Most Republican congressmen agree that the party needs to soften its stance on immigration, but they have differing views over how to do it.
The impetus to act was the party’s poor performance among Hispanics in the election, with President Barack Obama creaming Mitt Romney 71 to 27 percent in that demographic.
But GOP legislators see different solutions, Politico reports
. Some want a comprehensive immigration bill that addresses all the issues. Others want smaller bills for popular items like increasing work visas. Thornier issues could then be dealt with later, such as whether illegal immigrants should be eligible for citizenship.
Idaho Rep. Raul Labrador favors the piecemeal approach. “Doing a comprehensive bill is a big mistake,” he told Politico. “What you end up having is a bill that nobody likes. Everybody hates one piece of it. It’s a way to actually avoid doing what we need to do to solve the immigration problem.”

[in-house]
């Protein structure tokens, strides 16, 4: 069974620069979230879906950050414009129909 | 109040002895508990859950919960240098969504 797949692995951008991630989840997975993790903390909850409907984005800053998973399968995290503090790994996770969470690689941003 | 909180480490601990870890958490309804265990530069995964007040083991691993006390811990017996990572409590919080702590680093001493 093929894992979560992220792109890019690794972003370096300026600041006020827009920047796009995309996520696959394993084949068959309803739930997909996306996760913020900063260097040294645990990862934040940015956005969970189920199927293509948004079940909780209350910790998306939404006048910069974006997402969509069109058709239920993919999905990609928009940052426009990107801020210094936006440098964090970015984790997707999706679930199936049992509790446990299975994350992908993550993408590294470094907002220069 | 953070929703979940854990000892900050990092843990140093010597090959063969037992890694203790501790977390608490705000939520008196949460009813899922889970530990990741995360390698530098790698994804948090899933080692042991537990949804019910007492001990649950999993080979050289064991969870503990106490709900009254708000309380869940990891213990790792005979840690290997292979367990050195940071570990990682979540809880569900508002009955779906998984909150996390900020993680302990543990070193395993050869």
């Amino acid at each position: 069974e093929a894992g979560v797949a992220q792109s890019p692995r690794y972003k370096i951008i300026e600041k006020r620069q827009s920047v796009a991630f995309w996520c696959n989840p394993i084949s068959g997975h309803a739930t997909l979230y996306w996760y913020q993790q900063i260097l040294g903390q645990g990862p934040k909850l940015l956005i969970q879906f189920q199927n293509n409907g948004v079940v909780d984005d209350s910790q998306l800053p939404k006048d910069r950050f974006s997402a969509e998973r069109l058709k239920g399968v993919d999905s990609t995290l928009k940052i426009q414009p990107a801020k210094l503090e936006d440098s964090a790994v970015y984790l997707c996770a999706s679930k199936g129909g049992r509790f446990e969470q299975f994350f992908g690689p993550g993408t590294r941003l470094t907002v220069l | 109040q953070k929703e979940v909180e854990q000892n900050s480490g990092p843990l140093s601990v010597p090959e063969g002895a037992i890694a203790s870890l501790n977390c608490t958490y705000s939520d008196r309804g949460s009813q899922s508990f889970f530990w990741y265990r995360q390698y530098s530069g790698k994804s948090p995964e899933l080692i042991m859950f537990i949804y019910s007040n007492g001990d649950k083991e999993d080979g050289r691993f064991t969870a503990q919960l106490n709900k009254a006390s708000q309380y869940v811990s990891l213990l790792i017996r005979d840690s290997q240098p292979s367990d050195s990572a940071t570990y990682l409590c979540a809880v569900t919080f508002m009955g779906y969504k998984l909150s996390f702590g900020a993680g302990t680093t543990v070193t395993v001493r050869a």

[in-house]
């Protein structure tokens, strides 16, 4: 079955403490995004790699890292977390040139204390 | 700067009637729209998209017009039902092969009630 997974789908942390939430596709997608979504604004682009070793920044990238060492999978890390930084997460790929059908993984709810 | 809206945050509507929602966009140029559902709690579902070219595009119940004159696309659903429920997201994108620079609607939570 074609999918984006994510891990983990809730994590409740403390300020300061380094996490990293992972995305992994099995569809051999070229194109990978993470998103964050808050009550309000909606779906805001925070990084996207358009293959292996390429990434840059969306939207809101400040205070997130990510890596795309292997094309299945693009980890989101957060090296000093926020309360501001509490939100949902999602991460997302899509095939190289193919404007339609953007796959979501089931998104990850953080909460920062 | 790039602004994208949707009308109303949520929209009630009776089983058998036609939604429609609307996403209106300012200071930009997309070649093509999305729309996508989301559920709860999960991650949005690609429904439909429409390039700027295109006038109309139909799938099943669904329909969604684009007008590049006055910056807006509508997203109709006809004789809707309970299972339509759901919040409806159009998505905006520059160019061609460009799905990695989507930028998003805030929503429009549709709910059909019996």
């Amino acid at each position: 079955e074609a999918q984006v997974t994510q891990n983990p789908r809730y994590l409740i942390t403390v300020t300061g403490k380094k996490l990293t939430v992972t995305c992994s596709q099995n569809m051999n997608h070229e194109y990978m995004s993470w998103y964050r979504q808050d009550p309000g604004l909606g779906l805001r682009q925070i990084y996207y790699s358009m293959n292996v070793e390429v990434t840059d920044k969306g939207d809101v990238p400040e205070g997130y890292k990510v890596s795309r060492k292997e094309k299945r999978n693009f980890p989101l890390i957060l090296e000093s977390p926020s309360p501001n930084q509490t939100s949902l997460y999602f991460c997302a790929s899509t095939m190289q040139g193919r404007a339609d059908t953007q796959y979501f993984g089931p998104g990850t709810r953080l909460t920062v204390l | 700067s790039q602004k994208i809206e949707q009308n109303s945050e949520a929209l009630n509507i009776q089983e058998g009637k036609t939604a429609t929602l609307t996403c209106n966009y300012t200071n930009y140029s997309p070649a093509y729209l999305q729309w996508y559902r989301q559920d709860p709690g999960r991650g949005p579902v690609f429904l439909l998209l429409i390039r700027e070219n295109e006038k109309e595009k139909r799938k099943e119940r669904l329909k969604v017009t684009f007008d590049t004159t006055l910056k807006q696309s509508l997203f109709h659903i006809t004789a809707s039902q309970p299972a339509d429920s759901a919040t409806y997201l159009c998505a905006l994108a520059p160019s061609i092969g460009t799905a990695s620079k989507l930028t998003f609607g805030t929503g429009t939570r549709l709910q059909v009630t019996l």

But Arizona Sen. John McCain, a veteran of immigration reform efforts, disagrees. “I think comprehensive is the best way,” he said, according to Politico. “Include everything.”
Meanwhile, the divide between Republicans and Democrats over immigration was put in sharp relief by the House’s passage Friday, mostly along party lines, of a Republican-sponsored bill to increase visas for foreign nationals who earn advanced degrees in the United States for science, technology, engineering, and math.
The STEM Jobs Act probably won’t even be considered by the Senate, and the White House has expressed opposition.
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